Welcome to ICHRA 101. We’ve worked hard and are very proud of our comprehensive ICHRA Guide, but maybe you’re just looking for the key points and trying to determine if this new health reimbursement arrangement is right for company or your client. If so, this ICHRA 101 post is just for you.
Learn the basics of the Individual Coverage HRA. Here's what to know!
→ Check out our post on ICHRA 2022 for the latest information!
What does ICHRA stand for?
ICHRA stands for Individual Coverage HRA.
What is an ICHRA?
The ICHRA health insurance model allows employers to reimburse their employees tax-free for individual insurance and medical expenses. Employees choose any plan they want from the individual marketplace to qualify for participation.
At a high-level, ICHRA is a superior model compared to traditional employer-based plans. How it might be implemented for a particular client will depend on a lot of local market factors, but read on to find out why you or your client should consider an ICHRA over a group plan.
→ Read more about What is an ICHRA?
→ Read more about How does an ICHRA work?
Is an ICHRA better than a group plan?
Here are a few reasons why ICHRA wins over traditional, employer-sponsored group health insurance.
- Transfer of Risk
- Personalized Plan Choice
- Greater Tax Efficiency
- Simple and Flexible Design Options
- Budget Control
One of the biggest advantages and differentiators for ICHRA is the increased number of classes, which can be used to scale benefits across different types of employees based on legitimate job-based criteria.
ICHRA gives employers more freedom to design a plan that best suits their needs. More classes mean more flexibility and affordability for the employer, letting a company focus their health benefit dollars on the employees that matter most.
→ Read more about ICHRA vs. Group Plans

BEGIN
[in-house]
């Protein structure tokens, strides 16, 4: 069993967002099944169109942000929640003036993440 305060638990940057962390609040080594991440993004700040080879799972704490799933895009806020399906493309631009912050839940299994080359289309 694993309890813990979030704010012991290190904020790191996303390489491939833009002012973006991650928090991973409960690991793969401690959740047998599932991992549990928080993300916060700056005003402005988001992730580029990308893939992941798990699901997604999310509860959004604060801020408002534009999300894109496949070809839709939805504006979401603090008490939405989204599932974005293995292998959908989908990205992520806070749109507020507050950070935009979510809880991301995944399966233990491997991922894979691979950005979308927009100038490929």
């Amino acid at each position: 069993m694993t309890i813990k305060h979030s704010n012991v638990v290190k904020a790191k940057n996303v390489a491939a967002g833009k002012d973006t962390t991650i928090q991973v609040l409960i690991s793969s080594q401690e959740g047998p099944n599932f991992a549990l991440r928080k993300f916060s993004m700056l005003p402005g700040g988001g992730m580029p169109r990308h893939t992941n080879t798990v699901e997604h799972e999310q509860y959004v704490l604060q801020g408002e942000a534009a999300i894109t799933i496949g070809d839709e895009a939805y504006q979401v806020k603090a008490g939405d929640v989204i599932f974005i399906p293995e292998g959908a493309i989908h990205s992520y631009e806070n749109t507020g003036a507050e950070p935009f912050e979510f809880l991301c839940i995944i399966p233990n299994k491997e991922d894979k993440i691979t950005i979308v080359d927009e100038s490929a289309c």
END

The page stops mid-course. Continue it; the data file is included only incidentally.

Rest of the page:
→ For decision making support, check out our post on what the best insurance is for your business.
What's the difference between an ICHRA and a QSHERA?
While there are numerous differences, the primary contrast between QSEHRA and ICHRA are eligibility based on company size, limitations on contributions from employers, and design flexibility. For example, a QSEHRA can only be offered by businesses with less than 50 employees, while an ICHRA is available for businesses of any size. QSEHRAs have annual contribution limits, while ICHRAs have no limits. While both ICHRA and QSEHRA need to be offered to employees on the same terms, ICHRA allows for more design flexibility with 11 customizable class distinctions compared to QSEHRAs 4 classes.
→Read more about ICHRA vs. QSEHRA
What's the difference between an ICHRA and a traditional HRA?
There are two primary differences between an ICHRA and a traditional HRA:
An ICHRA can reimburse individual insurance premiums, while a traditional HRA cannot
A traditional HRA must be “integrated” with a group health plan, whereas an ICHRA works with individual insurance plans
→ Read more about ICHRA pros and cons
What are the ICHRA employee classes?
- Full-Time Employees
- Part-Time Employees
- Seasonal Employees
- Employees covered by a collective bargaining agreement
- Employees who have not satisfied a waiting period for coverage
- Salaried Employees
- Non-Salaried Employees
- Temporary employees of staffing firms
- Non-Resident aliens with no US-based income
- Employees in the same geographic rating area
- Any combination of two or more classes from above.
In addition, the new hire provision allows employers to phase out their group plan by grandfathering in old employees, and requiring employees hired after a specified date participate in ICHRA regardless of other class distinctions.
→ Read more about the New Hire Provision and ICHRA
→ Read more about ICHRA Classes
How do the ICHRA employee classes work?
ICHRA is a scalable benefit, meaning you can scale reimbursements across different types of employees, like hourly vs. salary. One class of employees can be offered one reimbursement rate, and another class can be offered a different amount.
→ Read more about How ICHRA Classes Work
What are the key ICHRA rules?